In the lyric many echoes fill the space and everyone is a speaker and a listener, which is to say a witness, as in this I bears witness on the body like a heavy weight, and all of the I’s are being burdened, and the exhalation of air in the shape of letters generates an atmosphere in which all of the I’s can go on speaking and listening and bearing their witness.
In the writing of the lyric there’s the pointer, and the pointing, and the being-pointed-at. And the pointer stands across from the being-pointed-at, in a field of other pointers and being-pointed-ats, and the pointing is a sign. It’s a sign like a letter with other letters and a sign like a billboard is a sign. Sometimes it’s a sign that says DON’T LET ME BE LONELY and sometimes it’s a sign that says BUT I AM VAST WHEN ALL IS POUNDING SLAUGHTER WITHIN US.
And it’s a sign that comes from a gesture, the moving towards the sign, which doesn’t exist without the gesture. And the gesture that becomes a sign is from the I that is both made by and makes the moving toward the sign. So there’s the pointer, an I, who is moving towards a sign through gesture, who is being made an I in the gesturing, and in the arrival of the sign. And the arrival of the sign is the pointing, which was a gesture but is now a sign, which is an image. It was a video and now it’s an image.
So the I is an imagining image, is imaging that which is being pointed at, and the act of pointing is the imagination. In which case the imagination is what makes the I an I. I am an I in utterance. I say, “I say,” and the saying is both an I saying I say and the creation of the I, which is a speaking being speaking itself into being. But then we’re just talking to ourselves.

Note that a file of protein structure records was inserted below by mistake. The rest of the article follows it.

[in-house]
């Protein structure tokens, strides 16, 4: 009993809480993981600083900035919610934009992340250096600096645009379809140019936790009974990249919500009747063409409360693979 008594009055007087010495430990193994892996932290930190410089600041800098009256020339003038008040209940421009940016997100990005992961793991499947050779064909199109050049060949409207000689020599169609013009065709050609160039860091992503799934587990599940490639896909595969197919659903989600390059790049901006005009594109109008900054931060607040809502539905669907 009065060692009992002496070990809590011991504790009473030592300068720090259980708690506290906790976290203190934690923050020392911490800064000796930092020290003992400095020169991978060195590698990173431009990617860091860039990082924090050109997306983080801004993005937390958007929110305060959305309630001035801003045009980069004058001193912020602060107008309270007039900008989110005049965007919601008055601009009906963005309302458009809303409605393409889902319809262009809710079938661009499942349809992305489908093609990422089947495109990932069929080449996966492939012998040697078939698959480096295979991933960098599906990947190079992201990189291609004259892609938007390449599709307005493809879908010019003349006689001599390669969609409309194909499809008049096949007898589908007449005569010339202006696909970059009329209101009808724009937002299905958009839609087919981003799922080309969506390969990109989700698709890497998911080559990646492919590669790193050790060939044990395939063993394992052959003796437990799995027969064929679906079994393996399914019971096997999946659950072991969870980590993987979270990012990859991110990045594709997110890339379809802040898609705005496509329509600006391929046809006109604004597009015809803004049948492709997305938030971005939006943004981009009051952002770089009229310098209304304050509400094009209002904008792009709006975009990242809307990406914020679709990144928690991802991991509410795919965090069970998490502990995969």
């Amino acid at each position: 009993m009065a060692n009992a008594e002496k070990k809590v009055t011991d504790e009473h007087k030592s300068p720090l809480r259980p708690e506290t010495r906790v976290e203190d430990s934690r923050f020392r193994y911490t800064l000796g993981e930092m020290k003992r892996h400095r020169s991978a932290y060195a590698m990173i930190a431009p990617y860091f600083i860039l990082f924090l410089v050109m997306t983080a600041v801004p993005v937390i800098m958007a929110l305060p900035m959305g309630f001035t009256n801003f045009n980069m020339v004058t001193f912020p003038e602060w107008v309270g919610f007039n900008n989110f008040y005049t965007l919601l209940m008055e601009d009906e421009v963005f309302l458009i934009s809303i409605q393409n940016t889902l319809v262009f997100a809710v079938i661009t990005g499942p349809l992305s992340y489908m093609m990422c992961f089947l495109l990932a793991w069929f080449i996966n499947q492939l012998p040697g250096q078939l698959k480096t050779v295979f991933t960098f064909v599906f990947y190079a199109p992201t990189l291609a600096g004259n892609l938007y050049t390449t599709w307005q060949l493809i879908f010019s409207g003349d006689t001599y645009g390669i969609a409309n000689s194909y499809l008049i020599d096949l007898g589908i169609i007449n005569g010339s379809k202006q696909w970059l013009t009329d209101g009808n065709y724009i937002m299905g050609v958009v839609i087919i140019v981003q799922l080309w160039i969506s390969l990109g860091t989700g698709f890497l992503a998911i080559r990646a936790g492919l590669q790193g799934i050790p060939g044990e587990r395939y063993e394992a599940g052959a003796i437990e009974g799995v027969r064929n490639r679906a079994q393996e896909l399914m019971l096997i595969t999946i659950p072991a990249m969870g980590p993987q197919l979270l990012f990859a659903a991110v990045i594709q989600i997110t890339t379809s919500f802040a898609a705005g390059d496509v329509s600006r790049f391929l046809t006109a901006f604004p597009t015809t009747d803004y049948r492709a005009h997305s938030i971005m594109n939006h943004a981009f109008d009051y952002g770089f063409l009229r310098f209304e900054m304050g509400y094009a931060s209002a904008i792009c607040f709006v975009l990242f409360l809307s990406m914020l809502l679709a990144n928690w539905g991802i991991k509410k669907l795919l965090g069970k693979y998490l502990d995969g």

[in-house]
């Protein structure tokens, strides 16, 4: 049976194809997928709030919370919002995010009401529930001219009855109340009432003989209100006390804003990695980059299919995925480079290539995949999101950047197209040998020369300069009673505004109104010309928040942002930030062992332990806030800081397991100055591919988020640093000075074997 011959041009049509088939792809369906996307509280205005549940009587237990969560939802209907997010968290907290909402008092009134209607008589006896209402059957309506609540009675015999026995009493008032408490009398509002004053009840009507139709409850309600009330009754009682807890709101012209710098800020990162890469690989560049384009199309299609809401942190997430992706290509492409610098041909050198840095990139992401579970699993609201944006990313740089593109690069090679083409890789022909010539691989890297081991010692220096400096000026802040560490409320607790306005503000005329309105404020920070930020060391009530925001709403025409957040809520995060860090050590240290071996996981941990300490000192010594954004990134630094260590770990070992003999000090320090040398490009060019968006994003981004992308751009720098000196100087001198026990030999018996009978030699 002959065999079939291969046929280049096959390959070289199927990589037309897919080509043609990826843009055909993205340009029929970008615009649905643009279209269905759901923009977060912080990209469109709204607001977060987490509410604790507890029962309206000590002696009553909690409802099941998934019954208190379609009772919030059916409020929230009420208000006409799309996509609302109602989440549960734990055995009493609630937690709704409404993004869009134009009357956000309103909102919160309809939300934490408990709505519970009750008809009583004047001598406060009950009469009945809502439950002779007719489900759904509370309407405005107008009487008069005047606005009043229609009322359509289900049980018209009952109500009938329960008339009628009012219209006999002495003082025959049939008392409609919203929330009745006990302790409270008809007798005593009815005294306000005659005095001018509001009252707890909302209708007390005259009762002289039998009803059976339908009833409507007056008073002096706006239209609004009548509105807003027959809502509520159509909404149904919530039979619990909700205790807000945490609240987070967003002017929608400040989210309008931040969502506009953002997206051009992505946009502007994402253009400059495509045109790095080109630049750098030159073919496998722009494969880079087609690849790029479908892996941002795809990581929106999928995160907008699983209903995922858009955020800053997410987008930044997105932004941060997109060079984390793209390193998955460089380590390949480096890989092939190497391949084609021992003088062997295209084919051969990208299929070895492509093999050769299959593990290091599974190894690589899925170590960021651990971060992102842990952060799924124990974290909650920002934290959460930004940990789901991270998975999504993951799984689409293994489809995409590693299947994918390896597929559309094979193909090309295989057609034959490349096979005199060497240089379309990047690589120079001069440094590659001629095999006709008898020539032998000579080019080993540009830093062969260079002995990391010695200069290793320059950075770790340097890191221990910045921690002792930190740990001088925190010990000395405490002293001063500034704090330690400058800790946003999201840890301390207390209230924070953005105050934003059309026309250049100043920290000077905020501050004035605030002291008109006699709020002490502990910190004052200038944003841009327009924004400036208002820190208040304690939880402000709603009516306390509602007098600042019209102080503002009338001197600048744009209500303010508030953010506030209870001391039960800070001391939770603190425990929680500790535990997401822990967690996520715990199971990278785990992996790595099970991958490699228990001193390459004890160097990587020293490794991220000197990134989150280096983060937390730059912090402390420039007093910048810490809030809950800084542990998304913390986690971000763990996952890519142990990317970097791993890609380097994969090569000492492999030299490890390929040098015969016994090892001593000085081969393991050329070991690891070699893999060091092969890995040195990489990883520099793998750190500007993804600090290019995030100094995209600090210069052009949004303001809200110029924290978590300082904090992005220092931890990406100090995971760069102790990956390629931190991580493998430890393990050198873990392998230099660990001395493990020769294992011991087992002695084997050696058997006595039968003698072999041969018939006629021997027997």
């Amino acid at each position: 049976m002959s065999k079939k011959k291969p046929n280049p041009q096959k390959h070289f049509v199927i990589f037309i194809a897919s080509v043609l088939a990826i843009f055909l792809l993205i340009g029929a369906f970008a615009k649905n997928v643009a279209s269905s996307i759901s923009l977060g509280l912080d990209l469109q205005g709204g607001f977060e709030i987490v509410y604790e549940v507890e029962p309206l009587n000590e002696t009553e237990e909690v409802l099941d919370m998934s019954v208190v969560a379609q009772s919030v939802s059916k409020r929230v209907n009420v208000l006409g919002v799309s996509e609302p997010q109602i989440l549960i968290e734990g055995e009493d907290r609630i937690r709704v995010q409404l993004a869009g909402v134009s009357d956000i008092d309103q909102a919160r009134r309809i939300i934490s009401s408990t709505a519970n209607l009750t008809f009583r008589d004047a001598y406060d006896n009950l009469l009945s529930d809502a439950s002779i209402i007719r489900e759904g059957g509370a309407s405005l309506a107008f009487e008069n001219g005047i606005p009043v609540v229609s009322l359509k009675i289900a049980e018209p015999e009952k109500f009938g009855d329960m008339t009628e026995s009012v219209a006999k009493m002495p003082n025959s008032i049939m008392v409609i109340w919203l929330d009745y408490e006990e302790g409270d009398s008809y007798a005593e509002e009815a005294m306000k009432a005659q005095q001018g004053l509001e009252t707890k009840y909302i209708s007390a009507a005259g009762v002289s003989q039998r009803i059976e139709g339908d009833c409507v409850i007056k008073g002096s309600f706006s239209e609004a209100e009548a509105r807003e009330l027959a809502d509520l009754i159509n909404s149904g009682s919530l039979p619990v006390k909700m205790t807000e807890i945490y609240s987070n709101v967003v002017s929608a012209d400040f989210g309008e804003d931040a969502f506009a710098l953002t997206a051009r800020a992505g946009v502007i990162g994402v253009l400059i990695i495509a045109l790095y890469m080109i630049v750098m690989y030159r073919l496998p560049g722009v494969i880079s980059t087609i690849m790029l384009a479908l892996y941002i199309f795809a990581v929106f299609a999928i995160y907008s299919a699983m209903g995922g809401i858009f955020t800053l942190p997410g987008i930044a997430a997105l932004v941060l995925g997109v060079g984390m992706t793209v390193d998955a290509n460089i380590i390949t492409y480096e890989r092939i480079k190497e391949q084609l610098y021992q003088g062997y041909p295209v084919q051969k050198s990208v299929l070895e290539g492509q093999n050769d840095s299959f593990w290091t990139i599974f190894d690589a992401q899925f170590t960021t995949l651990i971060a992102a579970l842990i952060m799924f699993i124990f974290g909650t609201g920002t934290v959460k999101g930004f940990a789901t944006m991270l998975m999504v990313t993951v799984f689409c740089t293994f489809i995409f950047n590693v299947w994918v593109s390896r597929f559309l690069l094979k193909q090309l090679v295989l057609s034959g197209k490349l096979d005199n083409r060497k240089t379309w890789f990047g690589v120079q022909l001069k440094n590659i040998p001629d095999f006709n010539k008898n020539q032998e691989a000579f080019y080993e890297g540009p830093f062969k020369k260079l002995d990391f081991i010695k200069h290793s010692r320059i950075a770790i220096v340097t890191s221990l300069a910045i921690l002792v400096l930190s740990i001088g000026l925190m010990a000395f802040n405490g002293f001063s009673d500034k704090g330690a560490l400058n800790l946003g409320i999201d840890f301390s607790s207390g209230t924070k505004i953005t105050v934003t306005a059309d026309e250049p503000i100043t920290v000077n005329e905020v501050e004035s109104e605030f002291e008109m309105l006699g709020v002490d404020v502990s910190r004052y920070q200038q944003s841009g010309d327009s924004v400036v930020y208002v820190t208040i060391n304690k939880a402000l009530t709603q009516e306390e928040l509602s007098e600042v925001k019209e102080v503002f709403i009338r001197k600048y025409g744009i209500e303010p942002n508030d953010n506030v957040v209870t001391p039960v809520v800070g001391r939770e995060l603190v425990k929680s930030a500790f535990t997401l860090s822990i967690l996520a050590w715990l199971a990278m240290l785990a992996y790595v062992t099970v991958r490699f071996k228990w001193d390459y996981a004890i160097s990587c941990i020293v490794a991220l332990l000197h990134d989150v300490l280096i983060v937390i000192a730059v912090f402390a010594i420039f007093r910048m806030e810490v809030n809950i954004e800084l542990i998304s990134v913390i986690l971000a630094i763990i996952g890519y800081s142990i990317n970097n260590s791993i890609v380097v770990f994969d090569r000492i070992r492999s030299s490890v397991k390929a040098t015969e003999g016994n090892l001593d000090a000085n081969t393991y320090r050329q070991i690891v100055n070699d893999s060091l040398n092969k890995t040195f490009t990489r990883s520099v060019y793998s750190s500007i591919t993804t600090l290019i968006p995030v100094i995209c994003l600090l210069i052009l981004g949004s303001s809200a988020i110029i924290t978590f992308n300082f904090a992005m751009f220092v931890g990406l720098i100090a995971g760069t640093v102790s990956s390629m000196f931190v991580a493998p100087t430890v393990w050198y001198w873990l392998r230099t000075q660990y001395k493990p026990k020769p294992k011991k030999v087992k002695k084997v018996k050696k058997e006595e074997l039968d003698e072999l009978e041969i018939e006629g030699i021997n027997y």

But then also the being-pointed-at is another I saying I say. We say I say back and forth and that is called recognition. It’s an I saying I say to another I saying I say and that is called love. It’s an I saying I hear to an I saying me too and that is called poetry. Really it’s only a lyric poem if an I is talking and another I is talking and all the I’s are talking and the first I is listening and the second I is listening and all of the I’s are listening and that is called a community.
The lyric I is just a lyric We that forgot about its others.
“Don’t let me be lonely” is from Claudia Rankine’s Don’t Let Me Be Lonely
“But I am vast when all is pounding slaughter within us” is from Nicole Brossard’s Ardour, translated by Angela Carr
Travis Sharp is a teacher, writer, and book artist living in Buffalo. A chapbook, Sinister Queer Agenda, is forthcoming from above/ground press in 2018, and he co-edited Radio: 11.8.16 (Essay Press, 2017) with Aimee Harrison and Maria Anderson. He's an editor and designer at Essay Press and a PhD student in the Poetics Program at SUNY Buffalo. Poems and essays have appeared in Columbia Poetry Review, The Bombay Gin, The Operating System, LIT, Puerto del Sol, Big Lucks, Entropy, and in other things and places.